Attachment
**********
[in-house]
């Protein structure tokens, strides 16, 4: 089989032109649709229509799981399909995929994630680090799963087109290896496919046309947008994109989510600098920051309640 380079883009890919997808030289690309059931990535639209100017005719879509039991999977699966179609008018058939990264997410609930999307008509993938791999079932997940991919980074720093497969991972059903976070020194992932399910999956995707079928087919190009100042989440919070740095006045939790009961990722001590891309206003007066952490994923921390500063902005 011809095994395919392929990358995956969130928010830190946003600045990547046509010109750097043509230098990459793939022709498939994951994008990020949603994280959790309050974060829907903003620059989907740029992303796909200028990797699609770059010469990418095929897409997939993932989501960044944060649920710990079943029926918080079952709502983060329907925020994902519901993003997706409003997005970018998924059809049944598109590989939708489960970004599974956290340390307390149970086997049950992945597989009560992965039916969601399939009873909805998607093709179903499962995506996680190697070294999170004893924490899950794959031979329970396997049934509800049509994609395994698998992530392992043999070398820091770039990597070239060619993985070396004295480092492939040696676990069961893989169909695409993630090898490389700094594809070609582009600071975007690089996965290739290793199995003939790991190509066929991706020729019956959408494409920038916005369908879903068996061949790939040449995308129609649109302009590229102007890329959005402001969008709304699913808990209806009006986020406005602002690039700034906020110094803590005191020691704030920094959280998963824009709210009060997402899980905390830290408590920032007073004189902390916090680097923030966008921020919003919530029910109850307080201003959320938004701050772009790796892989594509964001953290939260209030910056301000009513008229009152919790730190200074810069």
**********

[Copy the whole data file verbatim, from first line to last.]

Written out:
[in-house]
């Protein structure tokens, strides 16, 4: 089989032109649709229509799981399909995929994630680090799963087109290896496919046309947008994109989510600098920051309640 380079883009890919997808030289690309059931990535639209100017005719879509039991999977699966179609008018058939990264997410609930999307008509993938791999079932997940991919980074720093497969991972059903976070020194992932399910999956995707079928087919190009100042989440919070740095006045939790009961990722001590891309206003007066952490994923921390500063902005 011809095994395919392929990358995956969130928010830190946003600045990547046509010109750097043509230098990459793939022709498939994951994008990020949603994280959790309050974060829907903003620059989907740029992303796909200028990797699609770059010469990418095929897409997939993932989501960044944060649920710990079943029926918080079952709502983060329907925020994902519901993003997706409003997005970018998924059809049944598109590989939708489960970004599974956290340390307390149970086997049950992945597989009560992965039916969601399939009873909805998607093709179903499962995506996680190697070294999170004893924490899950794959031979329970396997049934509800049509994609395994698998992530392992043999070398820091770039990597070239060619993985070396004295480092492939040696676990069961893989169909695409993630090898490389700094594809070609582009600071975007690089996965290739290793199995003939790991190509066929991706020729019956959408494409920038916005369908879903068996061949790939040449995308129609649109302009590229102007890329959005402001969008709304699913808990209806009006986020406005602002690039700034906020110094803590005191020691704030920094959280998963824009709210009060997402899980905390830290408590920032007073004189902390916090680097923030966008921020919003919530029910109850307080201003959320938004701050772009790796892989594509964001953290939260209030910056301000009513008229009152919790730190200074810069």